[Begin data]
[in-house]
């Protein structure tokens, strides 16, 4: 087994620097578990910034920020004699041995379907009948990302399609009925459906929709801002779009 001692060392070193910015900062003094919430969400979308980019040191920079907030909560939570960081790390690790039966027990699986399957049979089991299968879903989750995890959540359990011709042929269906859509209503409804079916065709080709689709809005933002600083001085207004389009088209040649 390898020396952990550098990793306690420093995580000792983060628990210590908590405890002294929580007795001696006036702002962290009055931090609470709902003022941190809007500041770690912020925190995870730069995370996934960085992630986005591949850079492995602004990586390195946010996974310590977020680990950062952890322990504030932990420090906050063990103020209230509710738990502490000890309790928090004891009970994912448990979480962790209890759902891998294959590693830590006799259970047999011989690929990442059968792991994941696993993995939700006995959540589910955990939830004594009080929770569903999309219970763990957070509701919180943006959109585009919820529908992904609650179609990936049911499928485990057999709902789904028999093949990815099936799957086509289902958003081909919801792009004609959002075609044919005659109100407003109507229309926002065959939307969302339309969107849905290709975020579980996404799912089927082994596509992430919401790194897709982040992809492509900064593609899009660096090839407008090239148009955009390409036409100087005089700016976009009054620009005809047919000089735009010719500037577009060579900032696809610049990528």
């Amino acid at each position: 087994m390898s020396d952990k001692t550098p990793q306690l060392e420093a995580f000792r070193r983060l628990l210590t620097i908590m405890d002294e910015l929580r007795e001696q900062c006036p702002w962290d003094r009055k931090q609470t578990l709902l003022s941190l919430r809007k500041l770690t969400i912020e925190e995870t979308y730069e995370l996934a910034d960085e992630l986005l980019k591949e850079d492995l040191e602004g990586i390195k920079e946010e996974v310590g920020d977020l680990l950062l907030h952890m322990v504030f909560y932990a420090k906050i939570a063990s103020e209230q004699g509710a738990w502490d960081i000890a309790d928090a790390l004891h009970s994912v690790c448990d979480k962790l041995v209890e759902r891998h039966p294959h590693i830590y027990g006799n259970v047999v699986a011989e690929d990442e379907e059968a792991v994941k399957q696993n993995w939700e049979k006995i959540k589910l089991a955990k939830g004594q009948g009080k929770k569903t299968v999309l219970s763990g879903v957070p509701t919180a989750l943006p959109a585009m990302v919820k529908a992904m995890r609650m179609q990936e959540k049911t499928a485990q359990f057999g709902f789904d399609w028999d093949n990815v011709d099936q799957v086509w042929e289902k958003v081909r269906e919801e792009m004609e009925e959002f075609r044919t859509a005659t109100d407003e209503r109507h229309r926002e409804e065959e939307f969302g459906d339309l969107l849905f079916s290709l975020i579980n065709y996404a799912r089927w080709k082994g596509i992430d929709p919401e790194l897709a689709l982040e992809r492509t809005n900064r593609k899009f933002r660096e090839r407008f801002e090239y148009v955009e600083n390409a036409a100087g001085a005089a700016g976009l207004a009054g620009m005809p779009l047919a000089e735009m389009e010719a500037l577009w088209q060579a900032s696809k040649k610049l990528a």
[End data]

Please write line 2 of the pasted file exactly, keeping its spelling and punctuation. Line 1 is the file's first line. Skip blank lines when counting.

């Protein structure tokens, strides 16, 4: 087994620097578990910034920020004699041995379907009948990302399609009925459906929709801002779009 001692060392070193910015900062003094919430969400979308980019040191920079907030909560939570960081790390690790039966027990699986399957049979089991299968879903989750995890959540359990011709042929269906859509209503409804079916065709080709689709809005933002600083001085207004389009088209040649 390898020396952990550098990793306690420093995580000792983060628990210590908590405890002294929580007795001696006036702002962290009055931090609470709902003022941190809007500041770690912020925190995870730069995370996934960085992630986005591949850079492995602004990586390195946010996974310590977020680990950062952890322990504030932990420090906050063990103020209230509710738990502490000890309790928090004891009970994912448990979480962790209890759902891998294959590693830590006799259970047999011989690929990442059968792991994941696993993995939700006995959540589910955990939830004594009080929770569903999309219970763990957070509701919180943006959109585009919820529908992904609650179609990936049911499928485990057999709902789904028999093949990815099936799957086509289902958003081909919801792009004609959002075609044919005659109100407003109507229309926002065959939307969302339309969107849905290709975020579980996404799912089927082994596509992430919401790194897709982040992809492509900064593609899009660096090839407008090239148009955009390409036409100087005089700016976009009054620009005809047919000089735009010719500037577009060579900032696809610049990528």